Exploring the Miradouros of Lisbon


The Portuguese often refer to Lisbon as the cidade das sete colinas, or “city of the seven hills.” This is not an exaggeration as we found out on our first day.  Climbing all of the stairs in Lisbon was a challenge, but the outstanding views from the top make the trips worthwhile. Each miradouro offers different perspectives of the city, with panoramic views of popular landmarks from the castle down to the river.


As much as I love everything about Porto, I have to admit that the miradouros of Lisbon were better. These high points around the city are developed public spaces with seating areas and cafés where you can buy food and drinks.  Coupled with the sweeping views of the city, these terraces are the perfect place to hang out, day and night. Here are a few of my favorite lookout points around Lisbon, popular with both locals and visitors:




São Pedro de Alcântara

Miradouro de São Pedro de Alcântara is a garden with a panoramic view across central Lisbon all the way to St. George’s Castle.  This is one of the largest lookout points in the city with both an upper and lower terrace. The lower area has a beautifully landscaped garden filled with fountains and sculptures of heroes and gods from Greco-Roman mythology, adding regal air to the surroundings.  Located near the bars of Bairro Alto, this park is quite popular with students. There are open-air kiosk and drink carts that sell a variety of alcoholic and non alcoholic drinks, which you can enjoy while listening to live music and taking in the castle views.




Like most of the other miradouros, getting up the steep hill can be quite a challenge.  If you want to skip the 10 plus flights of stairs, head over to Restauradores Square on Avenida da Liberdade where you can hitch a ride on the Elevador da Gloria.  This old school funicular has been taking passengers up and down the hill since 1885. The ride on the tram will cost you 3.60 Euro per person per ride, which is a bit of a rip off in my opinion. We choose to huff and puff our way up the hill, but if you’re tired, the funicular is a good way to get you to the top so you can enjoy the most glorious view of Lisbon.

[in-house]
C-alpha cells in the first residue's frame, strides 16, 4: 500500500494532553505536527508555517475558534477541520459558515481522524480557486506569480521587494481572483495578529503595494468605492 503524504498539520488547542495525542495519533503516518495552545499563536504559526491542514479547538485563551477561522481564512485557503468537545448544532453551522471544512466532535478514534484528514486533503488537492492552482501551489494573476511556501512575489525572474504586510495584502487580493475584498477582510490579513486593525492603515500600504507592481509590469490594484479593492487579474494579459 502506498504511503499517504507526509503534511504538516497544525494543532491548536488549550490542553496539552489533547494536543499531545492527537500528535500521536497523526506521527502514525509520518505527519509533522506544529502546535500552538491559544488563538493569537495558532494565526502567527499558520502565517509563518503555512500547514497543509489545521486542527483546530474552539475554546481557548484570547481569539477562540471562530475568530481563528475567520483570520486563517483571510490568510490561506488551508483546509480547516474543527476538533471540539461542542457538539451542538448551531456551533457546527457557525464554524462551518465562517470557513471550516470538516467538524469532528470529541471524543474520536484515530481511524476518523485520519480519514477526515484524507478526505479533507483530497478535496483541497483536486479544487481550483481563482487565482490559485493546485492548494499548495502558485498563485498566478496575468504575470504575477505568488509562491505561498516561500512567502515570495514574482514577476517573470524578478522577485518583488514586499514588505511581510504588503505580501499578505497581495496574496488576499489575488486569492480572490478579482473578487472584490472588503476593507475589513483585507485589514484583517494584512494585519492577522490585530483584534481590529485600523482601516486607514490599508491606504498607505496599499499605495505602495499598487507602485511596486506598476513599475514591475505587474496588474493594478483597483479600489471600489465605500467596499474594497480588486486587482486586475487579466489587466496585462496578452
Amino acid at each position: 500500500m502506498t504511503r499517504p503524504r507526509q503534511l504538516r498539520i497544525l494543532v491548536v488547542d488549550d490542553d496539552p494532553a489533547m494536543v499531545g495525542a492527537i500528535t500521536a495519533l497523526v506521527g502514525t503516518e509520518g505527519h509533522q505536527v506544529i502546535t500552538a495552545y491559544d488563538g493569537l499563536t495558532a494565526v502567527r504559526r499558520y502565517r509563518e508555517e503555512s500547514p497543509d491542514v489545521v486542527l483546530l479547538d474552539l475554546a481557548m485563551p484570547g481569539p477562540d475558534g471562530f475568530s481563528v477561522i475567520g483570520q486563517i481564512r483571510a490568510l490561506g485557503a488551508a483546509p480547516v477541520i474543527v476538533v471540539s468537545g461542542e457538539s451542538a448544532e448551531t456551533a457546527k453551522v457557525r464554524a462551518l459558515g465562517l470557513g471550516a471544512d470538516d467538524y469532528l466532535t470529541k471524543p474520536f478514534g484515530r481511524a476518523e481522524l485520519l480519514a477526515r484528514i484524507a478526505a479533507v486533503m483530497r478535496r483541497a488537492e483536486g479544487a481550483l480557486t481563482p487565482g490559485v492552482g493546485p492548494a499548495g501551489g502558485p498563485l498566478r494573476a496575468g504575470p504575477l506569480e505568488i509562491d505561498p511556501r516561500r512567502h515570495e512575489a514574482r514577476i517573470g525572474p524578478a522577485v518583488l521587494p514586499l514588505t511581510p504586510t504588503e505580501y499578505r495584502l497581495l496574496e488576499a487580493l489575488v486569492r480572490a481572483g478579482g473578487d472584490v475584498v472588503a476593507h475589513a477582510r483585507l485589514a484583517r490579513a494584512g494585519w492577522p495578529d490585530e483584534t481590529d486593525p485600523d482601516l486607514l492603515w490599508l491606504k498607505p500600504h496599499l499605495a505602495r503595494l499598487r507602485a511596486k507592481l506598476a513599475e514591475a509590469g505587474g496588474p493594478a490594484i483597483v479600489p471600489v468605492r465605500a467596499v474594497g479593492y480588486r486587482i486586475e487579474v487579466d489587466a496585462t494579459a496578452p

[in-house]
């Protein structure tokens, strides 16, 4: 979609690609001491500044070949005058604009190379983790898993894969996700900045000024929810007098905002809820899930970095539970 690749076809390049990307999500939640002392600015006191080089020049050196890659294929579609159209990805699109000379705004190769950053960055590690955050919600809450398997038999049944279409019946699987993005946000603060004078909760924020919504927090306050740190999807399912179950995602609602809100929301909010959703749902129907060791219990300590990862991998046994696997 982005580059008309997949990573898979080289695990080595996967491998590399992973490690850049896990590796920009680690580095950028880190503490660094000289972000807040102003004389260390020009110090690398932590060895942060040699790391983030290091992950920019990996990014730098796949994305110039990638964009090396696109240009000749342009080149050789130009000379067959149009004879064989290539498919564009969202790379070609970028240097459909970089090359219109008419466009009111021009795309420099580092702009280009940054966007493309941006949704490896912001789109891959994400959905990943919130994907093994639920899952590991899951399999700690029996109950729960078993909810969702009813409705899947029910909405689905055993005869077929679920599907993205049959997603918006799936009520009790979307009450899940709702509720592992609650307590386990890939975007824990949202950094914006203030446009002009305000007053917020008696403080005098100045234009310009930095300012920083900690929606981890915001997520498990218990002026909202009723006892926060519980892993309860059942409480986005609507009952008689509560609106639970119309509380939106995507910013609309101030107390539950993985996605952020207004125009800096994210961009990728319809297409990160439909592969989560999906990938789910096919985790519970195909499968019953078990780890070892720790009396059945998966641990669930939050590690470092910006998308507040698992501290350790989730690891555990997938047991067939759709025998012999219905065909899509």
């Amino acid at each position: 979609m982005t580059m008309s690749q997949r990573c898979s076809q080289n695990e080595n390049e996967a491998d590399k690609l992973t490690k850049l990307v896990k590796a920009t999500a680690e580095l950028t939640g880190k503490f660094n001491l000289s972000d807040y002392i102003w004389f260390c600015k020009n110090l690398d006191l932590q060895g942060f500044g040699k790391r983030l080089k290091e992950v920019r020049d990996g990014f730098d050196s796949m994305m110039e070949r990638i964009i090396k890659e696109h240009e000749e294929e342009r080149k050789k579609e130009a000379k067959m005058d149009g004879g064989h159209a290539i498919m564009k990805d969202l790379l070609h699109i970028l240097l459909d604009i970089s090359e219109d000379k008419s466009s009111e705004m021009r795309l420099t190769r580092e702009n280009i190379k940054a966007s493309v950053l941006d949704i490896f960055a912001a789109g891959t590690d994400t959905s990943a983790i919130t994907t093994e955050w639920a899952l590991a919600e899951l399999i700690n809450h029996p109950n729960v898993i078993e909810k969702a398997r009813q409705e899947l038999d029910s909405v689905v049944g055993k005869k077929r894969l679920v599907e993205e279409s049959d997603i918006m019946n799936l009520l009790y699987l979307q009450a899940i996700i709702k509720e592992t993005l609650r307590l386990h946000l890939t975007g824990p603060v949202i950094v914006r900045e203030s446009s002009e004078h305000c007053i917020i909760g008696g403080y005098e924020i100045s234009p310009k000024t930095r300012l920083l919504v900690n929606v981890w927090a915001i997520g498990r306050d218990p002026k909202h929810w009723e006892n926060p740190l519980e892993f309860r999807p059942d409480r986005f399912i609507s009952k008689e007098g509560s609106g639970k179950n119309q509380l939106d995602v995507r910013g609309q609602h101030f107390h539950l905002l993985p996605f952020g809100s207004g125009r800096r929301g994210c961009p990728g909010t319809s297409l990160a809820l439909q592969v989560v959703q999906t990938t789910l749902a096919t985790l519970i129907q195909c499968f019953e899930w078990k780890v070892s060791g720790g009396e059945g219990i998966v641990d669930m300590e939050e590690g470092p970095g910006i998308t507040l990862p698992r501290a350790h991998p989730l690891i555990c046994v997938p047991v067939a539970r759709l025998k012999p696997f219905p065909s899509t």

Santa Catarina

Miradouro de Santa Catarina  is a popular local hangout place overlooking the harbor. Facing the Tagus River, there are clear views of the  ‘25 de Abril’ Bridge, known for its similar appearance to the Golden Gate Bridge in San Francisco and the surrounding neighborhood of Madragoa. At night you can see the suspension bridge all lit up creating a spectacular view. This pleasant miradouro is the perfect place to spend a hot afternoon, sitting under the shade and catching the cool breeze coming in from the water.




Santa Luzia

The terrace next to a small church of the same name, offers a beautiful panoramic view over the city’s oldest district. The dome of the National Pantheon and the bell-tower of São Miguel stand out among the rooftops of Alfama.  The convoluted maze of small streets leading down to the river Tagus where two large cruise ships were docked at the harbor for the day, letting off visitors from far and wide.



This has long been considered one of the most romantic spots in Lisbon. On the lower terrace, the vibrant bougainvillea garden stand out against the blue ceramic tiles.  At the top, the long vines hanging down from the pergola not only provide much welcome shade during a hot day, but also a romantic backdrop for many lovers.




Castelo de São Jorge

Towering dramatically above Lisbon, the mid-11th-century Moorish castle stands out prominently in most photos of the city. The hilltop fortification was built on the highest hill with vantage points over the Tagus river,  chosen for its defensive position. The majority of the castle was destroyed over the years, especially in the Great Earthquake of 1755.  Today only a long extension of the wall remained along with the 18 towers.  




Aside from the historical significance, this unofficial miradouro has one of the best views of the city. Spectacular vistas of many popular landmarks can be seen from the battlements of the castle including the Igreja do Carmo, the  squares of Baixa, and the Ponte 25 de Abril suspension bridge. The crumbling ramparts snaking around the castle encircling the shaded courtyards provide an uninterrupted panorama over the city’s red rooftops.




Unlike other miradouros, the entrance fee for the castle will cost you €8.5.  Once inside there are lots of places to sit and enjoy the view.  There are even carts selling  €4 glasses of wine, and as a bonus, you get to keep the unbreakable glass at the end as souvenir. If you don’t want to shell out the money, bring your own bottle (and bottle opener).  With a wine glass in hand, soaking in the afternoon sun as a light breeze tussled my hair, watching the city below, there really was nothing better.

A bonus view from our AirBnB apartment at sunset:



8 thoughts on “Exploring the Miradouros of Lisbon

  1. Pingback: 10 things to do in Lisbon | life after 9to5

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